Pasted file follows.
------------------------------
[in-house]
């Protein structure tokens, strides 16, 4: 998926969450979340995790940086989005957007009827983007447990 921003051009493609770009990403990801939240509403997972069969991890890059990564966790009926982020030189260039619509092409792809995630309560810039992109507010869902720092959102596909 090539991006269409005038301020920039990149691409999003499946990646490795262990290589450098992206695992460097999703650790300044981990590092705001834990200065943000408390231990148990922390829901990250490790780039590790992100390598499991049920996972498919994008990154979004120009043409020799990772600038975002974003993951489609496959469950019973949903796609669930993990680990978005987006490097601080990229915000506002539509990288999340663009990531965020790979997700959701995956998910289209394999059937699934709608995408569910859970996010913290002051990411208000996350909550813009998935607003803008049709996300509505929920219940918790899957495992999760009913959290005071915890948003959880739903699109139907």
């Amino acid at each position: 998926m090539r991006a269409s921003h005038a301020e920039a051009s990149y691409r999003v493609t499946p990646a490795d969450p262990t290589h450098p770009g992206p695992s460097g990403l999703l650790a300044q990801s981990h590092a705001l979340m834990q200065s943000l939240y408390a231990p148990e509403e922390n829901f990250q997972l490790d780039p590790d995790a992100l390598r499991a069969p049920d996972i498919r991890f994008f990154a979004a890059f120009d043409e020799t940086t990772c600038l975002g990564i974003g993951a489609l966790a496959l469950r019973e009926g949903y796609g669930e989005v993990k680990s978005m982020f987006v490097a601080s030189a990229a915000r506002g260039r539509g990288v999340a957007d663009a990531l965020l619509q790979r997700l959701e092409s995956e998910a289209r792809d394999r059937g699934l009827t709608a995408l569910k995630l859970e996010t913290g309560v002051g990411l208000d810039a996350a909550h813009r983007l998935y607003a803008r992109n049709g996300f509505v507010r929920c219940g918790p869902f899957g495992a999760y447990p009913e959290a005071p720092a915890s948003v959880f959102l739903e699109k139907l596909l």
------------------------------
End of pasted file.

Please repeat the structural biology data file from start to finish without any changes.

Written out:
[in-house]
């Protein structure tokens, strides 16, 4: 998926969450979340995790940086989005957007009827983007447990 921003051009493609770009990403990801939240509403997972069969991890890059990564966790009926982020030189260039619509092409792809995630309560810039992109507010869902720092959102596909 090539991006269409005038301020920039990149691409999003499946990646490795262990290589450098992206695992460097999703650790300044981990590092705001834990200065943000408390231990148990922390829901990250490790780039590790992100390598499991049920996972498919994008990154979004120009043409020799990772600038975002974003993951489609496959469950019973949903796609669930993990680990978005987006490097601080990229915000506002539509990288999340663009990531965020790979997700959701995956998910289209394999059937699934709608995408569910859970996010913290002051990411208000996350909550813009998935607003803008049709996300509505929920219940918790899957495992999760009913959290005071915890948003959880739903699109139907």
């Amino acid at each position: 998926m090539r991006a269409s921003h005038a301020e920039a051009s990149y691409r999003v493609t499946p990646a490795d969450p262990t290589h450098p770009g992206p695992s460097g990403l999703l650790a300044q990801s981990h590092a705001l979340m834990q200065s943000l939240y408390a231990p148990e509403e922390n829901f990250q997972l490790d780039p590790d995790a992100l390598r499991a069969p049920d996972i498919r991890f994008f990154a979004a890059f120009d043409e020799t940086t990772c600038l975002g990564i974003g993951a489609l966790a496959l469950r019973e009926g949903y796609g669930e989005v993990k680990s978005m982020f987006v490097a601080s030189a990229a915000r506002g260039r539509g990288v999340a957007d663009a990531l965020l619509q790979r997700l959701e092409s995956e998910a289209r792809d394999r059937g699934l009827t709608a995408l569910k995630l859970e996010t913290g309560v002051g990411l208000d810039a996350a909550h813009r983007l998935y607003a803008r992109n049709g996300f509505v507010r929920c219940g918790p869902f899957g495992a999760y447990p009913e959290a005071p720092a915890s948003v959880f959102l739903e699109k139907l596909l």